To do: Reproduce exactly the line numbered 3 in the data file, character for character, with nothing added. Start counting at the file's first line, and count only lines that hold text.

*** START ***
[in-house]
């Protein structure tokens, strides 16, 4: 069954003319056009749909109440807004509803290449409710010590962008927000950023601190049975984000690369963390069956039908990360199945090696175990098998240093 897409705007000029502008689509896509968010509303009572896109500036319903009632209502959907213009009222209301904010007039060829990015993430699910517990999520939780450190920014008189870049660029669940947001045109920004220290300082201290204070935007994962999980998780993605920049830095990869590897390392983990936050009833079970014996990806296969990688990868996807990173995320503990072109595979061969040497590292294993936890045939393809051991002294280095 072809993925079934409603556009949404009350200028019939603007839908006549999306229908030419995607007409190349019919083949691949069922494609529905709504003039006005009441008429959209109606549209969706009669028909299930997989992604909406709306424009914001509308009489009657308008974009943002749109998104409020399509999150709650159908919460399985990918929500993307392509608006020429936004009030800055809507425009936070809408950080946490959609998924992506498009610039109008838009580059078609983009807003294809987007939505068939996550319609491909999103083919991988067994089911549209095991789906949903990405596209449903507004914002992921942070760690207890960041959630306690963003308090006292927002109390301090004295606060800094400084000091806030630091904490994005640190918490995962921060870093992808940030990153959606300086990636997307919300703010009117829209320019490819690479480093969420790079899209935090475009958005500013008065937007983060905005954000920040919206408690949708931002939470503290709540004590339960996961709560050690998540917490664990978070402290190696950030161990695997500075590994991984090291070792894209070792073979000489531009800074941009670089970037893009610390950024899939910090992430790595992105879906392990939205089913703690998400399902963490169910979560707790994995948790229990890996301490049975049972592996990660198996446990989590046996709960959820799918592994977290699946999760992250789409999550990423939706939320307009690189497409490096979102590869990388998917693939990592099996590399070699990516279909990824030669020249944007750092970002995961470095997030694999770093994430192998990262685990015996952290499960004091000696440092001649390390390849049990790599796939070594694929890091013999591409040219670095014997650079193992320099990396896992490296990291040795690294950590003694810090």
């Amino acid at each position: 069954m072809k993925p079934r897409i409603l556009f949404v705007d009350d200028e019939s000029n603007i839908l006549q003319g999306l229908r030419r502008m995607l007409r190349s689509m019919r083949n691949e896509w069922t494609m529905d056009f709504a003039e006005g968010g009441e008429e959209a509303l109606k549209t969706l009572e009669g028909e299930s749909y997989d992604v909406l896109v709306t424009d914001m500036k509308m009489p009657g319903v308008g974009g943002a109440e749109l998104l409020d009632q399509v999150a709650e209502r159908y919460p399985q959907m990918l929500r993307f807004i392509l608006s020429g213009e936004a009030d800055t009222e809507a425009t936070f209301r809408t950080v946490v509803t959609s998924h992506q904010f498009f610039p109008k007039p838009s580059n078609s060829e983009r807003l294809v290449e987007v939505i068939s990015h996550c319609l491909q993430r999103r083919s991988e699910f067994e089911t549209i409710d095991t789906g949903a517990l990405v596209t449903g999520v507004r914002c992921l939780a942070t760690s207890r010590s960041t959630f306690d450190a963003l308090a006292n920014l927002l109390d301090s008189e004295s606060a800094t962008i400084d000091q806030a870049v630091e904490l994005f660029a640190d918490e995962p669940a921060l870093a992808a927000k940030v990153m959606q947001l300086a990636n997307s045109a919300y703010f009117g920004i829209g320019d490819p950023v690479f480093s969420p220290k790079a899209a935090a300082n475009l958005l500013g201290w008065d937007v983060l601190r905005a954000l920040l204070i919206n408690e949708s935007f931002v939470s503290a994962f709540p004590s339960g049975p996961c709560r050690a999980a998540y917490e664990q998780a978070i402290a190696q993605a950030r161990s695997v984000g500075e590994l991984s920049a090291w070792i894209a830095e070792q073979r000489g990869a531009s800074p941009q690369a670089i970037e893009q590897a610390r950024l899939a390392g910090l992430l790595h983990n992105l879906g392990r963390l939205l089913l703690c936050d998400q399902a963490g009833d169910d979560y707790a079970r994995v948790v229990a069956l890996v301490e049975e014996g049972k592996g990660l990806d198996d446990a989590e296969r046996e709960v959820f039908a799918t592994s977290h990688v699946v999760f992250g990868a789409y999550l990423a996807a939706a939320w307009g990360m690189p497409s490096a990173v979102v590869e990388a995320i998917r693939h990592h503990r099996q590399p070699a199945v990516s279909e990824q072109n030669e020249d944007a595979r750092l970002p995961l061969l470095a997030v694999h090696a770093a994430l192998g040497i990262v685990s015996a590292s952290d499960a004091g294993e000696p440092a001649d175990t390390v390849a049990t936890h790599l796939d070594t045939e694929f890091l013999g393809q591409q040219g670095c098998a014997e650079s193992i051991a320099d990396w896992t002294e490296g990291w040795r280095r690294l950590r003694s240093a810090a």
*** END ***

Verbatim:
């Amino acid at each position: 069954m072809k993925p079934r897409i409603l556009f949404v705007d009350d200028e019939s000029n603007i839908l006549q003319g999306l229908r030419r502008m995607l007409r190349s689509m019919r083949n691949e896509w069922t494609m529905d056009f709504a003039e006005g968010g009441e008429e959209a509303l109606k549209t969706l009572e009669g028909e299930s749909y997989d992604v909406l896109v709306t424009d914001m500036k509308m009489p009657g319903v308008g974009g943002a109440e749109l998104l409020d009632q399509v999150a709650e209502r159908y919460p399985q959907m990918l929500r993307f807004i392509l608006s020429g213009e936004a009030d800055t009222e809507a425009t936070f209301r809408t950080v946490v509803t959609s998924h992506q904010f498009f610039p109008k007039p838009s580059n078609s060829e983009r807003l294809v290449e987007v939505i068939s990015h996550c319609l491909q993430r999103r083919s991988e699910f067994e089911t549209i409710d095991t789906g949903a517990l990405v596209t449903g999520v507004r914002c992921l939780a942070t760690s207890r010590s960041t959630f306690d450190a963003l308090a006292n920014l927002l109390d301090s008189e004295s606060a800094t962008i400084d000091q806030a870049v630091e904490l994005f660029a640190d918490e995962p669940a921060l870093a992808a927000k940030v990153m959606q947001l300086a990636n997307s045109a919300y703010f009117g920004i829209g320019d490819p950023v690479f480093s969420p220290k790079a899209a935090a300082n475009l958005l500013g201290w008065d937007v983060l601190r905005a954000l920040l204070i919206n408690e949708s935007f931002v939470s503290a994962f709540p004590s339960g049975p996961c709560r050690a999980a998540y917490e664990q998780a978070i402290a190696q993605a950030r161990s695997v984000g500075e590994l991984s920049a090291w070792i894209a830095e070792q073979r000489g990869a531009s800074p941009q690369a670089i970037e893009q590897a610390r950024l899939a390392g910090l992430l790595h983990n992105l879906g392990r963390l939205l089913l703690c936050d998400q399902a963490g009833d169910d979560y707790a079970r994995v948790v229990a069956l890996v301490e049975e014996g049972k592996g990660l990806d198996d446990a989590e296969r046996e709960v959820f039908a799918t592994s977290h990688v699946v999760f992250g990868a789409y999550l990423a996807a939706a939320w307009g990360m690189p497409s490096a990173v979102v590869e990388a995320i998917r693939h990592h503990r099996q590399p070699a199945v990516s279909e990824q072109n030669e020249d944007a595979r750092l970002p995961l061969l470095a997030v694999h090696a770093a994430l192998g040497i990262v685990s015996a590292s952290d499960a004091g294993e000696p440092a001649d175990t390390v390849a049990t936890h790599l796939d070594t045939e694929f890091l013999g393809q591409q040219g670095c098998a014997e650079s193992i051991a320099d990396w896992t002294e490296g990291w040795r280095r690294l950590r003694s240093a810090a």